Category: Fundraising Ideas
Cheerleading fundraisers are the ultimate in small group fundraising.
Cheerleaders possess boundless energy, determination, and loads
of contacts (for potential supporters).
Harnessing all this energy and enthusiasm can be a challenge,
but having the right cheerleading fundraiser is a great start. You
want to leverage their skills by giving them an exciting fundraising
product to sell.
So, what cheerleading fundraising ideas will generate excitement?
In this article, we’ll consider three types of cheer fundraisers. Each involves doing something a little different, each of them are easy to do, and each fundraiser packs a profit punch.
Cheer Fundraiser #1
One unique approach for a cheerleading fundraiser is offering custom
posters of school sports teams or of the cheerleaders themselves.
For instance, feature the team photo of the football team, or use a
series of action photos. Each can be turned into a wall-sized poster
or a fundraising calendar.
Add some allure to these cheerleading fundraisers by including your
game schedule or team slogan printed on it in a contrasting color.
You could also design one to celebrate your championship teams,
commemorate your previous titles, intensify a cross-town rivalry,
recognize all of your school’s sports teams on a spirit poster,
or feature the cheerleading squad in action.
Any of these items is sure to be popular with a wide range of
students. Local businesses will often buy one to put in their
front window. Players will want a souvenir copy suitable for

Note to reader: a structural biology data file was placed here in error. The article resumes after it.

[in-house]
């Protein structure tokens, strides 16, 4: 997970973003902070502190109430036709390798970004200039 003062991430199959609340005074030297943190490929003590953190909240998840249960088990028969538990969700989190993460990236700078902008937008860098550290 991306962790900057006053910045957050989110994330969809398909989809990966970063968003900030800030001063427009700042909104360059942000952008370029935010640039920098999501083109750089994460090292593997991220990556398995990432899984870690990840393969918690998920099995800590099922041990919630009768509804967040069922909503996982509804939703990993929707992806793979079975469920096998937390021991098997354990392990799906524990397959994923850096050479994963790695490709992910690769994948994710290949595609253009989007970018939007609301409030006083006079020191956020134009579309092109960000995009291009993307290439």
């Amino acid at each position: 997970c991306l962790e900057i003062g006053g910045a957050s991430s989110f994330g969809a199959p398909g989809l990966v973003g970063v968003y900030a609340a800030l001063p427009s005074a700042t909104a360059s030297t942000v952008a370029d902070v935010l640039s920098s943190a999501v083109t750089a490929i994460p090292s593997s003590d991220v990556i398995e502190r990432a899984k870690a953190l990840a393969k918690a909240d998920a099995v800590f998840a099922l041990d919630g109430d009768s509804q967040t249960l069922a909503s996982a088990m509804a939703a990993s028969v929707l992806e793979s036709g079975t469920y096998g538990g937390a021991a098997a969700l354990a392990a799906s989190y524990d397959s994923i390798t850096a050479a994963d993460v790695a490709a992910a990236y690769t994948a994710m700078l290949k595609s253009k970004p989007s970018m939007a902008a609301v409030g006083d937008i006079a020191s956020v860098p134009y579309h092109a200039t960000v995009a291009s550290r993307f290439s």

end-of-season autographs. Proud parents and grandparents will
want their own keepsake copy.
The posters can be sold easily at pep rallies, sporting events,
through the school store, and by the cheerleaders themselves via
a merchant table at a high-traffic location on a weekend.
Think of creative ways to design and market your own unique set
of cheerleading posters. Consider adding merchant sponsor logos
to reduce the cost. You could also cross-promote with another school
on a rivalry poster and double the overall market.
For more information, contact
Cheer Fundraiser #2
Another idea for cheerleading fundraising is selling customized
Holiday Greetings CD’s. This is a brochure or order-taker sale
of a personalized selection of holiday music favorites.
One of the nice things about this product is that a purchaser
selects their ten favorite holiday songs by checking off boxes
on a list of thirty classics.
Included in the choices are favorites such as Let It Snow, White
Christmas, Jingle Bells, and Have Yourself A Merry Little Christmas.
These are licensed copies of the original recordings by the
original artists, assembled on a personalized CD that costs
your group a mere $4 each.
A retail price of $10 coupled with the ability for the customer to
order a personalized message on each copy, make these a great